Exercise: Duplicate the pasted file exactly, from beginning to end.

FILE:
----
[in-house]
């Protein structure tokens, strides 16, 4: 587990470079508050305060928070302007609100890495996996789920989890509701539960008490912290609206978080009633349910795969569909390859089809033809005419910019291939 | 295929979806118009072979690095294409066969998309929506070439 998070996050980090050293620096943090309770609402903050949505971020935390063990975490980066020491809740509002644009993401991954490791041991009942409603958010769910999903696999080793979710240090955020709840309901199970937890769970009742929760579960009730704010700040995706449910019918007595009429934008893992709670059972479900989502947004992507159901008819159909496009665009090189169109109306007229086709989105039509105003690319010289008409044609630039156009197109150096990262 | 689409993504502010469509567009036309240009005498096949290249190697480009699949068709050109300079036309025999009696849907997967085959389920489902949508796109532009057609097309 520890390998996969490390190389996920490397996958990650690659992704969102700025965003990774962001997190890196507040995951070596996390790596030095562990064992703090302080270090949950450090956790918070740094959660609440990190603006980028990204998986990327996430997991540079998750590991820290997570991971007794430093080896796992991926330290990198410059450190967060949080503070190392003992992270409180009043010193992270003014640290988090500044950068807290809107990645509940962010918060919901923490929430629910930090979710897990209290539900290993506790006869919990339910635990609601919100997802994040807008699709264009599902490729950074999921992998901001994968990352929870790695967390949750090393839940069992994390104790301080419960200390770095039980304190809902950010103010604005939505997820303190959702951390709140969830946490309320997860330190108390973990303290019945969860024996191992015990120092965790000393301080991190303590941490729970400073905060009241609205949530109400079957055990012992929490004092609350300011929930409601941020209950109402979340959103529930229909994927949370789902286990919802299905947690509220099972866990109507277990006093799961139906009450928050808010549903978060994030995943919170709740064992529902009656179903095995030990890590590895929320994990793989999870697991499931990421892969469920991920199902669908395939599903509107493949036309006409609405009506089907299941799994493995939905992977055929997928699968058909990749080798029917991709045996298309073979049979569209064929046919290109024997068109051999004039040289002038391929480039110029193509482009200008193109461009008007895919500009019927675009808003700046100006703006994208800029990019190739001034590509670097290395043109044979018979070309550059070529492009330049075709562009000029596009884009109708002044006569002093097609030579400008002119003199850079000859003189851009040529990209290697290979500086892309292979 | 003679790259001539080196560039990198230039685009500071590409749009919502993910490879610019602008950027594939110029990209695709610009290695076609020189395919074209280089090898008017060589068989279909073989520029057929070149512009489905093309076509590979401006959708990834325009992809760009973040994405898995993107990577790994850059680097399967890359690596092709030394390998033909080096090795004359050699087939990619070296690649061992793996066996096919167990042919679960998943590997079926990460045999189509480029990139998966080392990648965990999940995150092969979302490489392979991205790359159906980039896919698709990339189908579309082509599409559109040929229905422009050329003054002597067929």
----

[in-house]
């Protein structure tokens, strides 16, 4: 587990470079508050305060928070302007609100890495996996789920989890509701539960008490912290609206978080009633349910795969569909390859089809033809005419910019291939 | 295929979806118009072979690095294409066969998309929506070439 998070996050980090050293620096943090309770609402903050949505971020935390063990975490980066020491809740509002644009993401991954490791041991009942409603958010769910999903696999080793979710240090955020709840309901199970937890769970009742929760579960009730704010700040995706449910019918007595009429934008893992709670059972479900989502947004992507159901008819159909496009665009090189169109109306007229086709989105039509105003690319010289008409044609630039156009197109150096990262 | 689409993504502010469509567009036309240009005498096949290249190697480009699949068709050109300079036309025999009696849907997967085959389920489902949508796109532009057609097309 520890390998996969490390190389996920490397996958990650690659992704969102700025965003990774962001997190890196507040995951070596996390790596030095562990064992703090302080270090949950450090956790918070740094959660609440990190603006980028990204998986990327996430997991540079998750590991820290997570991971007794430093080896796992991926330290990198410059450190967060949080503070190392003992992270409180009043010193992270003014640290988090500044950068807290809107990645509940962010918060919901923490929430629910930090979710897990209290539900290993506790006869919990339910635990609601919100997802994040807008699709264009599902490729950074999921992998901001994968990352929870790695967390949750090393839940069992994390104790301080419960200390770095039980304190809902950010103010604005939505997820303190959702951390709140969830946490309320997860330190108390973990303290019945969860024996191992015990120092965790000393301080991190303590941490729970400073905060009241609205949530109400079957055990012992929490004092609350300011929930409601941020209950109402979340959103529930229909994927949370789902286990919802299905947690509220099972866990109507277990006093799961139906009450928050808010549903978060994030995943919170709740064992529902009656179903095995030990890590590895929320994990793989999870697991499931990421892969469920991920199902669908395939599903509107493949036309006409609405009506089907299941799994493995939905992977055929997928699968058909990749080798029917991709045996298309073979049979569209064929046919290109024997068109051999004039040289002038391929480039110029193509482009200008193109461009008007895919500009019927675009808003700046100006703006994208800029990019190739001034590509670097290395043109044979018979070309550059070529492009330049075709562009000029596009884009109708002044006569002093097609030579400008002119003199850079000859003189851009040529990209290697290979500086892309292979 | 003679790259001539080196560039990198230039685009500071590409749009919502993910490879610019602008950027594939110029990209695709610009290695076609020189395919074209280089090898008017060589068989279909073989520029057929070149512009489905093309076509590979401006959708990834325009992809760009973040994405898995993107990577790994850059680097399967890359690596092709030394390998033909080096090795004359050699087939990619070296690649061992793996066996096919167990042919679960998943590997079926990460045999189509480029990139998966080392990648965990999940995150092969979302490489392979991205790359159906980039896919698709990339189908579309082509599409559109040929229905422009050329003054002597067929």